Oaths and Swearing in Ancient Greece

Oaths and Swearing in Ancient Greece

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The oath was an institution of fundamental importance across a wide range of social interactions throughout the ancient Greek world, making a crucial contribution to social stability and harmony; yet there has been no comprehensive, dedicated scholarly study of the subject for over a century. This volume of a two-volume study explores the nature of oaths as Greeks perceived it, the ways in which they were used (and sometimes abused) in Greek life and literature, and their inherent binding power. This title was made Open Access by libraries from around the world through Knowledge Unlatched.

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  • anthropology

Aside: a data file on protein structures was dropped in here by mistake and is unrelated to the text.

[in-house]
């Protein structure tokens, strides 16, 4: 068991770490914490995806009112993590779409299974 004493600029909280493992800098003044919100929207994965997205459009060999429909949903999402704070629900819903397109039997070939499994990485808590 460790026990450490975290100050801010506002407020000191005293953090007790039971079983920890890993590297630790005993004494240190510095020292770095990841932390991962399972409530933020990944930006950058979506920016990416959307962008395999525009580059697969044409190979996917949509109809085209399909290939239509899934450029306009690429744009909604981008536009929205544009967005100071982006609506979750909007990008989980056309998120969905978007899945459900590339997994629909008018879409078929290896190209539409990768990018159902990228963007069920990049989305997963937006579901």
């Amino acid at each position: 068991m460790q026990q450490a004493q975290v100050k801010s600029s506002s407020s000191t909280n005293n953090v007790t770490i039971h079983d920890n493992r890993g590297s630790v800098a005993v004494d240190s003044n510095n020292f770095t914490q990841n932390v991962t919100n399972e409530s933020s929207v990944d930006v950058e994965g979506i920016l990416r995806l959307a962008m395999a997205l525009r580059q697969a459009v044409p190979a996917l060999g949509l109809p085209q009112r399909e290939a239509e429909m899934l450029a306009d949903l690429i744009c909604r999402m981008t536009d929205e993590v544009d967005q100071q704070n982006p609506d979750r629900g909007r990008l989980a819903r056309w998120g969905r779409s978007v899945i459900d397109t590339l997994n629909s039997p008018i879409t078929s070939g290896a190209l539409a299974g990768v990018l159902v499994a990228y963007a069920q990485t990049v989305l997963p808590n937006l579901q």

• ancient Greece
  • Ancient World
  • Classical Studies
  • Empires & historical states
  • Geographical Qualifiers
  • Greece
  • Greek Mythology
  • History
  • History and criticism
  • KUnlatched
  • Literary Criticism
  • Nonfiction
  • Oath
  • Odysseus
  • Other geographical groupings, oceans & seas
  • Perjury
  • Polis
  • Religion
  • Zeus


DOI: 10.1515/9783110227369


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edition cover


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